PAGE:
In 2007, I woke up every morning — alarm set with a 1980s or ’90s TV show theme song — opened my computer and searched the term “poll” on Google. I did this through the spring, summer, fall and winter. And when I did, I saw the same person leading the Republican presidential contest: Rudy Giuliani. I thought Giuliani had a great chance of winning the nomination. You see, no Republican who had led for so long had ever lost the nomination: Ronald Reagan in 1980, George H.W. Bush in 1988, Bob Dole in 1996 and George W. Bush in 2000 — they all easily won.
Giuliani, of course, didn’t come close to winning. Eight years ago, I didn’t know what I know now: Although Giuliani led the field, he was polling at only around 30 percent in the last couple of months of 2007, while all the previous nominees above were polling at about 40 percent or higher. That distinction is lost when you’re just looking at whether someone is a front-runner or not, and it’s why it’s a mistake to make too much of binary outcomes in small data sets. Beware pundits proffering “no candidate has ever lost when …” rules.
It’s better to look at a continuous variable, such as how well polling in the past has predicted the eventual vote percentages of the candidates. If I had done that in 2008, I would have known that polls even at this stage in a primary campaign — a couple of months before the voting starts — still have a wide predictive margin of error compared with the final national outcome.
Now, we have Donald Trump. He’s led in almost every national poll, with an average of 32 percent over the past month. He’s opened up a lead in New Hampshire, with 27 percent over the past month. And he may or may not lead in Iowa, with an average of 25 percent. These leads aren’t meaningless. But, historically, similar levels of support have been more likely to end with a share of the national vote that wasn’t enough to win the nomination.
You can see this in the chart below, where for every candidate since 1980, I’ve plotted a monthly average of each candidate’s support in national polls a little less than two months before the Iowa caucuses against the candidate’s actual national primary results.1 I’ve included both Democratic and Republican primaries to boost the sample size, though it makes no difference to the conclusion.
You can see there’s definitely a correlation. Six of the 12 eventual nominees were leading at this point in the national polls. But they were all polling better than Trump is now. Not only that, but 52 percent of the variation in the eventual results go unexplained. That’s a mathy way of saying that a lot tends to happen from this point on. There have been collapses: Giuliani in 2008 and John Glenn in 1984. There have been surges: Barack Obama in 2008 and John Kerry in 2004. Glenn, for example, consistently polled as well or better than Trump is nationally and in the early primary states, and Glenn fell off the map completely once voting began.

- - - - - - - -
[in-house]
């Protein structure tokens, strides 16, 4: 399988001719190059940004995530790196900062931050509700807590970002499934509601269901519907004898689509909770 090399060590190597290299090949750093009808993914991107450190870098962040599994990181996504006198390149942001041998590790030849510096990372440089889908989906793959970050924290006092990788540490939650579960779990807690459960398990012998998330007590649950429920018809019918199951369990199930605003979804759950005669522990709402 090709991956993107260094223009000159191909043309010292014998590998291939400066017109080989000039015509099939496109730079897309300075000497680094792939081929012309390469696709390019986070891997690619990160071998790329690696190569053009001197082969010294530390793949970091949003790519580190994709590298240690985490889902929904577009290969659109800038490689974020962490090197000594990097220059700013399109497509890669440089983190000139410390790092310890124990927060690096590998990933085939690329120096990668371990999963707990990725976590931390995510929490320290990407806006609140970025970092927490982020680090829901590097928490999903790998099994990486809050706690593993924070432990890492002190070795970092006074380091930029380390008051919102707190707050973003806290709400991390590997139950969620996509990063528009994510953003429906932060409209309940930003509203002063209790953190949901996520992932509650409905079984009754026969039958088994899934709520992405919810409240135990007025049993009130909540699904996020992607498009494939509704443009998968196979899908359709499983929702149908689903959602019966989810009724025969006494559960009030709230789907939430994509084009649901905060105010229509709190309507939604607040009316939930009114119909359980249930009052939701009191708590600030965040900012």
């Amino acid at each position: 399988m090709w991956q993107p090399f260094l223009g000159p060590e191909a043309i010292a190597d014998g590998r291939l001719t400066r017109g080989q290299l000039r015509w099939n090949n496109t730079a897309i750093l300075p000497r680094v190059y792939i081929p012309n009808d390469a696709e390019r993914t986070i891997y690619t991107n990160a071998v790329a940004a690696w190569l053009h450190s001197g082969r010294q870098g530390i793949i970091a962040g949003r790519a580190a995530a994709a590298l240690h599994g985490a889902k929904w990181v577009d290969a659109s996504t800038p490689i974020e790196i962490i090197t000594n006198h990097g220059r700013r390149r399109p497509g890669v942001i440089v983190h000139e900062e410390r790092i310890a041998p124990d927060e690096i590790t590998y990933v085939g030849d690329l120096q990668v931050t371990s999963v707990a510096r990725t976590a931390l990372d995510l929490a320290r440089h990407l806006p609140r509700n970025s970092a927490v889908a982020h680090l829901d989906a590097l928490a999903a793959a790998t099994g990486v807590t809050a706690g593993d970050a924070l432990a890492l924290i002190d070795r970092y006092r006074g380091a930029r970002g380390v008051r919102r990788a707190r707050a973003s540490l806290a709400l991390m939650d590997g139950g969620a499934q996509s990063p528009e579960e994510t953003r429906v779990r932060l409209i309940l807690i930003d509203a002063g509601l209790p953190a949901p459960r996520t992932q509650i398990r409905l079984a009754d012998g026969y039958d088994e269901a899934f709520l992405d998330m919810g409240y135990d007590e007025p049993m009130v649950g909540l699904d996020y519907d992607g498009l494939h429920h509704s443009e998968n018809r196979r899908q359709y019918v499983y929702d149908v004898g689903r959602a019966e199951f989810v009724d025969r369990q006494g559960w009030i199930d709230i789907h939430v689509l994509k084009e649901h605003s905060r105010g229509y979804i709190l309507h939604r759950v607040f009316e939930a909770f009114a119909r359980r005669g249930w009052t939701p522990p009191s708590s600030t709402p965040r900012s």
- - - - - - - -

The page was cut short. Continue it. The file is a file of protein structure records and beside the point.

Put another way, past campaigns suggest that 95 percent of the time, Trump’s eventual percentage of the national primary vote will be between 8 percent and 64 percent. And there’s reason to think Trump will end up on the lower end of that range. He doesn’t have a single endorsement from a governor or member of Congress, and those endorsements have historically been predictive of the eventual winner.
What’s amazing is that polls at this point in the campaign are no more predictive than a January-to-June polling average from the year before the primary. The predictive margin of error is the same, as is the correlation between the national polls and the result. That may seem counterintuitive, but as we’ve said many times, voters simply aren’t paying attention yet. Yes, we are further along in the primary process, but voter attention only gradually ramps up; as my colleague Nate Silver has pointed out, voters start to really tune in after the Iowa caucuses.
This is one reason I don’t put much stock in the argument that Trump’s lead is somehow more meaningful because it’s lasted this long. Winning a pretty meaningless metric for a long time doesn’t magically make that metric meaningful.
But what about Iowa and New Hampshire?2 Polls of those states don’t do any better in predicting the candidates’ eventual vote share.3
Like with the national polls, there is a correlation, but there is often a large difference between what the polls say at this point and what happens. Again, this shouldn’t be surprising. What occurs in the Iowa caucuses will affect the New Hampshire primary, which will, in turn, affect future primaries. And even if Iowa and New Hampshire voters are paying more attention to the campaign at this point, they often wait until the final month and weeks before their contests to decide which candidates to back.
What about candidates who managed to lead in Iowa, New Hampshire and nationally at this point?4 Four won their nominations comfortably (Reagan in 1980, Dole in 1996, Bush in 2000 and Al Gore in 2000), and Walter Mondale held on for dear life against Gary Hart in 1984. Two went on to lose: Howard Dean in 2004 and Hillary Clinton in 2008. A major difference between the winners and losers is that the winners were polling high across the board. That is, their support wasn’t just wide, it was deep.
So are Trump’s polling numbers meaningless? No. As I keep saying, there is a correlation between the polls now and the eventual result. Trump could easily end up with 20 percent or 30 percent of the national primary vote based on his polling right now. He could also win. History tells us, however, that the current polls guarantee nothing, and Trump could stay a factional candidate, never expand his support and get passed by another candidate. Given that the GOP establishment will do everything in its power to stop Trump, I’m leaning heavily toward this scenario.
Dhrumil Mehta contributed research.